Here is one of the newest companies out at Big 3 East. Triumph Systems made their debut down at Big 3 East.
Jared Ogden, former Navy SEAL and now CEO and Co-Founder of Triumph Systems, came out to Big 3 East to show off his line of target systems. He noticed a lack of dynamic training within the law enforcement and self-defense market. His goal is to bring some of the tier 1 spec ops training that he got as a SEAL to the commercial market.
He has two types of targets. The first is their Threat Down silhouette with 3D representations of the brain, lungs and heart. The 3D portions contain a non-toxic liquid. When those areas are hit, they ooze out the liquid. This interactive silhouette will retail for $15 per target.
The next target system is their line of Pop Packs. The Pop Packs are like a big Capri Sun drink pouch. They are filled with different colored non-toxic bio-degradable liquid and the bags have different shapes printed on them. These are used for training or competition. You can have shooters race each other while having a non-shooter call out a color and shape. Then the shooters will have to ID the target and shoot it first. They are a great training value and instant feedback. They allow for multi-variable judgement drills. Cost effective and Fun! A case of 12 Pop Packs will retail between $10-$15.
Here is a video of me, Jared Ogden and competitive shooter Cheyenne Dasilva shooting the Threat Down and Pop Pack targets.
The third product is the Pivotal Trainer is the most interesting to me. It is an RF remote controlled target spinner.
The Pivotal Trainer has two modes, auto and manual modes. Auto has a few settings that cause the Pivotal Trainer to run random scenarios. The Manual mode is controlled by a second person overseeing the shooter. I could see this working well in action matches with a Range Officer manning the controls.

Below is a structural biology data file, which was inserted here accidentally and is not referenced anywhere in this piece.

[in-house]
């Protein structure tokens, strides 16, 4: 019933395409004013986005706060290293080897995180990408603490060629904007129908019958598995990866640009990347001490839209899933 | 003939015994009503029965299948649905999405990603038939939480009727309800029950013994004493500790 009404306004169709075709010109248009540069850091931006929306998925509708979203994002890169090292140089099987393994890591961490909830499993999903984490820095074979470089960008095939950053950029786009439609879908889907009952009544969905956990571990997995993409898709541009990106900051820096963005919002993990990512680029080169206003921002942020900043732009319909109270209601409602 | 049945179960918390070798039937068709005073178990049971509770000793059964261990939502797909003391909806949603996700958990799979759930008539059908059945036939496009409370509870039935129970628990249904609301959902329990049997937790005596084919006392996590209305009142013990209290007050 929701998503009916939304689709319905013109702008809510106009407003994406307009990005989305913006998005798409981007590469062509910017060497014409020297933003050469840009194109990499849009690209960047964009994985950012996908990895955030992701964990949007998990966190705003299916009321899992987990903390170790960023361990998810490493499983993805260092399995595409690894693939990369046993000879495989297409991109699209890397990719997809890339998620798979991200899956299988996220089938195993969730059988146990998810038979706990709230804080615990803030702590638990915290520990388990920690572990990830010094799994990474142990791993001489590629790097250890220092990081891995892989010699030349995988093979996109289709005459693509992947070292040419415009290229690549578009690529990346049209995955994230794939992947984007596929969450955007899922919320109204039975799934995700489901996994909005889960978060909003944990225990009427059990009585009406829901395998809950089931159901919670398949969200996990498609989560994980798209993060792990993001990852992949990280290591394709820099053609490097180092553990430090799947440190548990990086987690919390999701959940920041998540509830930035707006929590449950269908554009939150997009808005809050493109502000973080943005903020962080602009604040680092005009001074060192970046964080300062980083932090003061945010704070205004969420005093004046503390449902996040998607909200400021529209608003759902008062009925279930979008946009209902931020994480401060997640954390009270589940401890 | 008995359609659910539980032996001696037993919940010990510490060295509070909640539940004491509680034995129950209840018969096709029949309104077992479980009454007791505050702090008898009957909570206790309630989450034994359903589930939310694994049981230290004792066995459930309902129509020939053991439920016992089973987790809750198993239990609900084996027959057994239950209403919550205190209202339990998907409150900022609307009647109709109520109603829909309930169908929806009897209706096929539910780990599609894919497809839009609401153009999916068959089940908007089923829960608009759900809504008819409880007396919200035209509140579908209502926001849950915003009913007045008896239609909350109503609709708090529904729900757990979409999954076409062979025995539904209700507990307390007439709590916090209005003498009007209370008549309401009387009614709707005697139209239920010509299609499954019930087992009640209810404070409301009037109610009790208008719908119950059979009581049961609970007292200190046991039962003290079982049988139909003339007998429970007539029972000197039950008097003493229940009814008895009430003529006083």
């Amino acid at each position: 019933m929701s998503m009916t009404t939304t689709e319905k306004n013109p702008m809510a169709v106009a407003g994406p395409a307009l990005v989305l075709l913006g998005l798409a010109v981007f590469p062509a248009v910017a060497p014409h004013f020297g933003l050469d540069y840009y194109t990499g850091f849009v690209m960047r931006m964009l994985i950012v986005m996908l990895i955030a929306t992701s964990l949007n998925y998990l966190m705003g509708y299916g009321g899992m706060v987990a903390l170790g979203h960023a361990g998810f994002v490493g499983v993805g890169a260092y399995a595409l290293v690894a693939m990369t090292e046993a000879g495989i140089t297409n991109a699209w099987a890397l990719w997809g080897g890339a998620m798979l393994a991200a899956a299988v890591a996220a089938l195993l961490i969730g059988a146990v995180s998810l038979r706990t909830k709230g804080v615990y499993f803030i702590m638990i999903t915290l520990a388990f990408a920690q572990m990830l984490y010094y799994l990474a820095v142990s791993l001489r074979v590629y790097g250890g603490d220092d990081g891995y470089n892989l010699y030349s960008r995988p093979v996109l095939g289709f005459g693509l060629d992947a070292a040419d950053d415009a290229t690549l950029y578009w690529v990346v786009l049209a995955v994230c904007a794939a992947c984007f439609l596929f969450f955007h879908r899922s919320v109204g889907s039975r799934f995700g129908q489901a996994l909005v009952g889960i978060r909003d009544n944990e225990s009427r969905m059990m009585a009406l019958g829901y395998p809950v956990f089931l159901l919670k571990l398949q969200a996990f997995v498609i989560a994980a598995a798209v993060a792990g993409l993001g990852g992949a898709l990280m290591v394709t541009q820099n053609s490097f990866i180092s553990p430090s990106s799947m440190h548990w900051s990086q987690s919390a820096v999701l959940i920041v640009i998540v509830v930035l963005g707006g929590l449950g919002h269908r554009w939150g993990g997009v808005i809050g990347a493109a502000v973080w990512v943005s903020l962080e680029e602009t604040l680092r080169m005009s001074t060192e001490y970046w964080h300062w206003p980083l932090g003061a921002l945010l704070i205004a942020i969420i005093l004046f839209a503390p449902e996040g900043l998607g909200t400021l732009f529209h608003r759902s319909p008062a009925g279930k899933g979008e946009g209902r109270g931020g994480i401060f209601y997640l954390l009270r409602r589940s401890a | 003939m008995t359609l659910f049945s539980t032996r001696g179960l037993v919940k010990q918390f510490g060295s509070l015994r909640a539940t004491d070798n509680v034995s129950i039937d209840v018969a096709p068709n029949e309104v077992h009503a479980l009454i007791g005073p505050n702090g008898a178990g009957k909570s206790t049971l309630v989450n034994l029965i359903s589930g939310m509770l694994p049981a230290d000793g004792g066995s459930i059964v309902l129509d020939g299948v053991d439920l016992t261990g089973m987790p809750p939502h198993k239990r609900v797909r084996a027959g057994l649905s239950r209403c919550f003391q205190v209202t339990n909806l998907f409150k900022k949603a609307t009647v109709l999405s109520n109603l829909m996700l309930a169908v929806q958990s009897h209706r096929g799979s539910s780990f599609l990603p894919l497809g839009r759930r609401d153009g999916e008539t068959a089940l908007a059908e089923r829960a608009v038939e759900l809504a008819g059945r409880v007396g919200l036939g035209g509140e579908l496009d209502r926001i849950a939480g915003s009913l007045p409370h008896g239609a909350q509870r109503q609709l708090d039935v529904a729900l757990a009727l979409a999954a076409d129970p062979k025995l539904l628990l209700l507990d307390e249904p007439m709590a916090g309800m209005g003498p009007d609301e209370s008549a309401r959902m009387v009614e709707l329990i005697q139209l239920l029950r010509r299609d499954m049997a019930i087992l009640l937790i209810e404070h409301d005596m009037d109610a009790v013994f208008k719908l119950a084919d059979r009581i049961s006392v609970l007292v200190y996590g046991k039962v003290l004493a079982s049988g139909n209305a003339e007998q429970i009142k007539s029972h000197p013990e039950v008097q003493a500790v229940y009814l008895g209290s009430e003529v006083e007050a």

The Pivotal Trainer starts off by holding the target 90 degrees to the shooter. Jared calls this the “edge profile”. The remote can control how long the Pivotal Trainer holds that target, what direction it will turn, how many degrees it will turn and how long it will stay in any given position.
Jared showed it off by having two targets, one on each side of the cardboard. One is a silhouette threat armed with a hand gun and the other is a non-threat silhouette armed with a cordless drill. The pivotal trainer can spin to either direction showing the threat or non-threat. It is then the shooter who has to ID the threat and respond accordingly. Very cool training aid for many scenarios.
Here is a picture of the remote control.
Photo shot by Matt Korovesis of Outdoor Hub.
I asked Jared a few questions about the Pivotal Trainer. Such as cost, range of the controller and will there be a plate to protect the spinning motor.
The Pivotal Trainer’s MSRP is $250 or less. The remote control is RF and operates in two modes – – manual and random (for single person training or for professional firearms instructors as well and as a tool to focus more on the actual student) and has the ability to rotate multiple 360’s (or 180’s or 540’s and so on). The range of the remote control is 50 meters.In random mode, the defensive shooter will first select if he or she is training from the holster or outside the holster (low/ high ready). This sets the bell curve and randomizes the time period the target will be in edge profile (from the defensive shooters vantage point). Next the defensive shooter will select how long he or she wants the target to present itself for the purposes of positively ID’ing threat/ no threat and acting accordingly. The options for target presentation are 1.5 sec, 3 sec, and 4.5 sec. We intentionally started with 1.5 seconds because we feel a defensive shooter needs to be able ID a threat and neutralize that threat (from the holster) in under 1.5 sec as many violent encounters and attacks occur at close distances.As far as the deflective plate for the motor, we are sourcing several options and closing in on the solution soon, but it will increase protection to motor from common training calibers (9mm). That said, if the defensive shooter is throwing rounds off paper, he or she ought close distance and / or increase the time that the target presents itself.